Ezekiel was thinking of the calamity of Jerusalem’s destruction and the sense of loss and emptiness that those in exile felt; their fear that though they still drew breath, their lives were shattered and irredeemably lost. The vision was also meant to convey the emptiness and pointlessness of so much that occupied the Israelite leadership before the conquest. That in following their fears and worries they lost sight of the God who was in their midst.


We worry. Frankly, this is a worrying time and there is much to unsettle our minds and troubles our psyches. Many of us may be feeling, something like those ancient Israelites as we experience the disruptions in our lives. And perhaps we too are re-evaluating what our lives were before in light of where we find ourselves now. And yet one of the themes of the scripture narrative is the futility of worry as an effective strategy; Jesus reminds of this, and yet it is the most human of things to do.


Our worrying is rooted in our inability to live into God’s abundance and to abide instead in our sense of scarcity. How might we define a “good life.” Fame? Wealth? Influence? Power? Years? What ultimately, we might ask, is the measure of a human life?


I’ve been thinking a lot recently of Anne Frank. I’ve been cooped up in my home for a little over a week, and I have found it trying. The Frank family along with the VanPels, and another man, Fritz Pfeffer, lived in hiding for over two years.


I’ve been contemplating Anne Frank’s dilemma, and not just because I’ve been cooped up. My sequestering is in no way comparable to theirs. But because in that awkward hiding place, with too many people too close together, and as she went through a shortened adolescence; in her diary Anne continues to find a home for her hope.


Anne lived in that valley of dry bones, and somehow managed to not be overwhelmed by the despair and horror of it all. There’s little to suggest that Anne was religious in her writings and yet I can’t help but believe some vision or sense of the presence of the divine was known to her.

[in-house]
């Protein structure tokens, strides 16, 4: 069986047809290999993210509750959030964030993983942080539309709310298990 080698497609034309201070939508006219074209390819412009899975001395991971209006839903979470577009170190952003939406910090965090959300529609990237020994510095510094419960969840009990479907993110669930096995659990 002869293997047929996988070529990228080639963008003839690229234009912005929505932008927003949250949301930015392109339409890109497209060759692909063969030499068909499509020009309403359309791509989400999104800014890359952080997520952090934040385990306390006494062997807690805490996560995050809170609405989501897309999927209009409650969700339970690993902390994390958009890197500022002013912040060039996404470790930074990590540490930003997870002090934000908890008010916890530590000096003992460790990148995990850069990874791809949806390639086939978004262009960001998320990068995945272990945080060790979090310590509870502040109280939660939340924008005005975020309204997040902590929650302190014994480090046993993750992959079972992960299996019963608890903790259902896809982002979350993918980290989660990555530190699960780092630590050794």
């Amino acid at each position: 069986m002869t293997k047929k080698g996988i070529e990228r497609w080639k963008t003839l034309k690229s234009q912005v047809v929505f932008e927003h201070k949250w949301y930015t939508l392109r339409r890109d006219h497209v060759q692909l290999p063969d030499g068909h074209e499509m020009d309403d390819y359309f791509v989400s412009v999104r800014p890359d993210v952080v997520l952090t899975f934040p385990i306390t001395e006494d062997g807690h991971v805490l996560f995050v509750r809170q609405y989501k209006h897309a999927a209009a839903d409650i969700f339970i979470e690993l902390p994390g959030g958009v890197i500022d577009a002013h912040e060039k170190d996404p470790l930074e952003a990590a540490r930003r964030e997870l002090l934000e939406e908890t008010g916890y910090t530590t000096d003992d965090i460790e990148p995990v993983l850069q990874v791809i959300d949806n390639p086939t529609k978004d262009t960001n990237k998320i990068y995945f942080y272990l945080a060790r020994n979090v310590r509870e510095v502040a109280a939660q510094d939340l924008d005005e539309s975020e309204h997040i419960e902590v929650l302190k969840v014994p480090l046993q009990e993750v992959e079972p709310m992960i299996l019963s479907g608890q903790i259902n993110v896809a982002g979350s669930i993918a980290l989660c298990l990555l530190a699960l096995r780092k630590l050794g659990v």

I can’t imagine the effort it took to see beyond her surroundings and see instead the possibility of life. And I wonder, do I see the divine so clearly in my own life?


As we know, Anne’s hope, the hope that sustained her through her ordeal, was not ultimately rewarded in this life. Anne died, probably of typhus, in the Bergen Belsen concentration camp in early 1945. People who knew her in the camps have testified that she displayed strength and courage in the same way that her spirit is discovered in her own words.


We are vulnerable beings. This latest public health crisis has been a stark reminder of that. I also see so many people willing to do what they can for neighbors and friends. To take on uncertainty and discomfort so that the most vulnerable among us might have a better chance. I see also the willingness of those usually unseen, delivery workers, sanitation workers, nurses and hospital staff, and the host of servers of all kinds, all still risking themselves that some semblance of life might continue. I have glimpsed in them the hope that can transform all things, that redeems all things.


I have seen the presence of the divine, the grace of God, in action amid the dry bones. Thanks be to God.